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On Faith: Hoag Health Ministries and Faith Community Nursing

?“I didn’t know how valuable the Parish Nurse Program was until my brother Leroy started getting sick,” said Jim de Boom, Executive Director of the Newport Mesa Irvine Interfaith Council. “The Parish Nurse from his Methodist church in Minnesota visited Leroy in the hospital. She sat with him, encouraged other church members to visit and she sometimes brought in their minister to pray with him. He felt really connected with the church and with God and it really brought him comfort and it brought me comfort even though we were 1800 miles apart. The Parish Nurse called me and kept me informed of how he was progressing and what his options were.”
“The Parish Nurse Program isn’t new at Hoag Hospital, but it’s mostly been the Christian congregations who’ve been involved,” de Boom continued. “The newness is getting the Muslims, Jews, Baha’is, Buddhists and everyone else involved. It’s important for all faiths to learn about the program and to learn the action steps to get it implemented in their faith communities. For instance, a patient in the hospital might want to be visited by someone who speaks Arabic or who has the same background or beliefs.”
Thirty-eight people representing 20 different congregations and faith communities attended the monthly meeting of the Newport Mesa Interfaith Council recently at Hoag Hospital. They came to learn more about Hoag’s Health Ministries and Faith Community Nursing Program whose mission statement is “to provide quality support to the Faith Community Nurse in empowering individuals in their journey towards a holistic, health affirming balance of mind, body and spirit.”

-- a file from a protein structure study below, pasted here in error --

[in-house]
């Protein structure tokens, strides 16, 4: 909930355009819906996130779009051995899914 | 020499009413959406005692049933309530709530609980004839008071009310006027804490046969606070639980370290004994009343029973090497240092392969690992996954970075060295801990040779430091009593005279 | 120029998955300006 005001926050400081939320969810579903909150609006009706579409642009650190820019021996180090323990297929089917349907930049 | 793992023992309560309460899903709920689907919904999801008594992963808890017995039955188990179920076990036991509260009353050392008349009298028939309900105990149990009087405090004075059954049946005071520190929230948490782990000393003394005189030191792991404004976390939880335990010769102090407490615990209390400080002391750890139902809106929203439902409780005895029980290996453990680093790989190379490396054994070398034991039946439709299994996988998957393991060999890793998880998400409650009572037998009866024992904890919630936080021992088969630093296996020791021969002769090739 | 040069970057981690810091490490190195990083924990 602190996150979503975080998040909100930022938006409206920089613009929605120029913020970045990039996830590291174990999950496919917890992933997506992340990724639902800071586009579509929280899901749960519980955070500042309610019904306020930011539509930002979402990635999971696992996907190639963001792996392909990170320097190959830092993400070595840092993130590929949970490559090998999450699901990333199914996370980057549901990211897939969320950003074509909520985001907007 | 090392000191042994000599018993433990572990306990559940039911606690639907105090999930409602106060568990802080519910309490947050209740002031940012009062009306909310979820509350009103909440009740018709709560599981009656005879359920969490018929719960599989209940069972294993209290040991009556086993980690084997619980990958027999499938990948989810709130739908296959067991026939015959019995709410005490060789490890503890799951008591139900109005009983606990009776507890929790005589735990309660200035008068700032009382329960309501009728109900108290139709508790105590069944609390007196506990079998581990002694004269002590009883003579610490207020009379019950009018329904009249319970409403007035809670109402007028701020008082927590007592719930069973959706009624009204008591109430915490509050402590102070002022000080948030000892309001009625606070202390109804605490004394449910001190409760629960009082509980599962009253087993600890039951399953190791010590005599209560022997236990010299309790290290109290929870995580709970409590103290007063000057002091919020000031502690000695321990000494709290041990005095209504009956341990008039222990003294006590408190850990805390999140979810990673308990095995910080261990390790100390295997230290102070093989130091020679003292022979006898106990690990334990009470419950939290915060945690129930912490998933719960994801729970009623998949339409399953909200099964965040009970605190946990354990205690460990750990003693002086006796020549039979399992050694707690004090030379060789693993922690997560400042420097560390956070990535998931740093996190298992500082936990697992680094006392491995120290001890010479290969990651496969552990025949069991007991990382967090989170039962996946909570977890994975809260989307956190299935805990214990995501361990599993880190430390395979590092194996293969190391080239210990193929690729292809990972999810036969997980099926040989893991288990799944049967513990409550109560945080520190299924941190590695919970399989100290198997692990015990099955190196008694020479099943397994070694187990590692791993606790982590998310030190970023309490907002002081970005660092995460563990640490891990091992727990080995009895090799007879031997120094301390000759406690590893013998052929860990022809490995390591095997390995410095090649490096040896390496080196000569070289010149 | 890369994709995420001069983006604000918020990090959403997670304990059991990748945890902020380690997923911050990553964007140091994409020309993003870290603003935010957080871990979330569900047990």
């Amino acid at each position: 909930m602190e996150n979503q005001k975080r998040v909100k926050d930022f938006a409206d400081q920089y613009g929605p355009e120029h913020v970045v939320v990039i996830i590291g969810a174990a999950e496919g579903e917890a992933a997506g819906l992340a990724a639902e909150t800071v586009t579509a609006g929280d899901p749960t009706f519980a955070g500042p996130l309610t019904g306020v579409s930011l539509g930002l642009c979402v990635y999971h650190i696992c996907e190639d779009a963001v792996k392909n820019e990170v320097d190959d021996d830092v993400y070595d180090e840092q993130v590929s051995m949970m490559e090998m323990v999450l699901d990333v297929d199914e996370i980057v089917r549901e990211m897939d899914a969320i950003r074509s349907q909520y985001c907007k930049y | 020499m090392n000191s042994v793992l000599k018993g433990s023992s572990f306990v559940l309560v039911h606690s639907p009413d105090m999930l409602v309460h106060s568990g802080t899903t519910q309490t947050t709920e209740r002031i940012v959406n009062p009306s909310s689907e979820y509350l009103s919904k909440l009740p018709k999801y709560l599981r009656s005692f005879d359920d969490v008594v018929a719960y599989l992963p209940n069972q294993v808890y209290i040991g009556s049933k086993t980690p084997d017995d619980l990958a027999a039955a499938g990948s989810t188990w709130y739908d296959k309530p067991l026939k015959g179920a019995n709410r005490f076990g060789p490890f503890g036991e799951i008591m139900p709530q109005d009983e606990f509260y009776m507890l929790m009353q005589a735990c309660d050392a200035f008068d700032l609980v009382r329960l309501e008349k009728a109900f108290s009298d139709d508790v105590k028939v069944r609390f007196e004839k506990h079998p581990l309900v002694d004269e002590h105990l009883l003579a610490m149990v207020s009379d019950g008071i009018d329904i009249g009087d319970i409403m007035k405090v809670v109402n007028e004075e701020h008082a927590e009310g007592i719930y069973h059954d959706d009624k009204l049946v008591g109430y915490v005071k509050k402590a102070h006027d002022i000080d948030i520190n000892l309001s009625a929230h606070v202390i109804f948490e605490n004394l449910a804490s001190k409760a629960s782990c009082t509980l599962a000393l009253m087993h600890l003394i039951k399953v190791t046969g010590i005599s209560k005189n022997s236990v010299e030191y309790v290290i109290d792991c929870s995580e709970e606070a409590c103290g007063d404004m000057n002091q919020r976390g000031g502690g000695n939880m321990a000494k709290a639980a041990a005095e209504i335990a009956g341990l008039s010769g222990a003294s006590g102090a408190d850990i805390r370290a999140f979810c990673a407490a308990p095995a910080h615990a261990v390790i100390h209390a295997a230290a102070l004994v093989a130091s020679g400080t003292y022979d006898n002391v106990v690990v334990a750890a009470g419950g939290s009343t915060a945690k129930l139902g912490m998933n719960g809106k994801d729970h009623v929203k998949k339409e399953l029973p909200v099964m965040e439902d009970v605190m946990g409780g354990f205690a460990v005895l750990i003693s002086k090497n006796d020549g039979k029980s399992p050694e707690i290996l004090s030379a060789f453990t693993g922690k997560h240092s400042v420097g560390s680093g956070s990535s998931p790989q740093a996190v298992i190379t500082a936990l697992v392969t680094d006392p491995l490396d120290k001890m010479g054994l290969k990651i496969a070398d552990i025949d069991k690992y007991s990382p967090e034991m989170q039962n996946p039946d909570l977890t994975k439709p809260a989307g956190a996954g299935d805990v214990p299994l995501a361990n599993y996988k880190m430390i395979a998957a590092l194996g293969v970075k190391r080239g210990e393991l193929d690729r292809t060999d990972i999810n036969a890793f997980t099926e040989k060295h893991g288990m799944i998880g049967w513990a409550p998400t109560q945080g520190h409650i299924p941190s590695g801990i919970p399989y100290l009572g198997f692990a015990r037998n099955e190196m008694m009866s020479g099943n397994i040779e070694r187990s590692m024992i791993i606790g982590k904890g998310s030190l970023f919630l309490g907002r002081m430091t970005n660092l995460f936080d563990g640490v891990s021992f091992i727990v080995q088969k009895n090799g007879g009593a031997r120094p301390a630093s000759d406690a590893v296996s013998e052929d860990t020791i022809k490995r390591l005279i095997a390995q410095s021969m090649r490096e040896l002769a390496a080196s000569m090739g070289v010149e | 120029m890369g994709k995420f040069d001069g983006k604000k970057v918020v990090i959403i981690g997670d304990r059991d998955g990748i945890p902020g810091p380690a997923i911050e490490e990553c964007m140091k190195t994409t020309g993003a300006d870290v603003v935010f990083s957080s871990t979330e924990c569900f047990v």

“This is certainly a ministry that is a wonderful thing to be able to do for your faith community,” explained Susan Johnson, R.N., M.P.H. Manager of Hoag Community Programs. “Faith Community Nursing is a recognized specialty of the American Nurses Association and is open to all faith communities. It can fit the unique personal faith and cultural needs of each congregation and the nurse can be called the Parish Nurse or the Congregational Nurse. Those in the Muslim faith tend to refer to theirs as the Crescent Nurse; it’s up to each one.”
Using a helpful Power Point presentation, Johnson explained that the Faith Community Nursing Program was established at Hoag Memorial Hospital Presbyterian in 1987 with the purpose of supporting the mental, physical and spiritual health needs of those being served.
Each Faith Community Nurse (FCN) develops educational programs and practices that fit the unique needs of their congregation.
As part of the program, RNs are recruited from their church membership. They are both retired and full-time working nurses, and either volunteer or are paid for their role at their place of worship. Johnson said nurses often develop a team from within their church or synagogue. The Hoag Health Ministries Program provides the leadership, expertise, educational resources and networking support to the FCN.
Johnson explained that some of the benefits of the FCN include prayer and emotional support, a knowledgeable heath advocate, developing support groups, providing free flu vaccines, blood pressure screening, CPR and Automated External Defibrillator training, and sharing Hoag and community resources for each congregation.
“There are endless options,” she said. “Faith Community Nurses can get whatever programmatic support they need from Hoag and what they give to their congregations is amazing. They can make such an important difference.”
For further information about the program, go to
The event was part of the monthly meetings of the Newport Mesa Irvine Interfaith Council (
View the original Newport Beach Independent article here.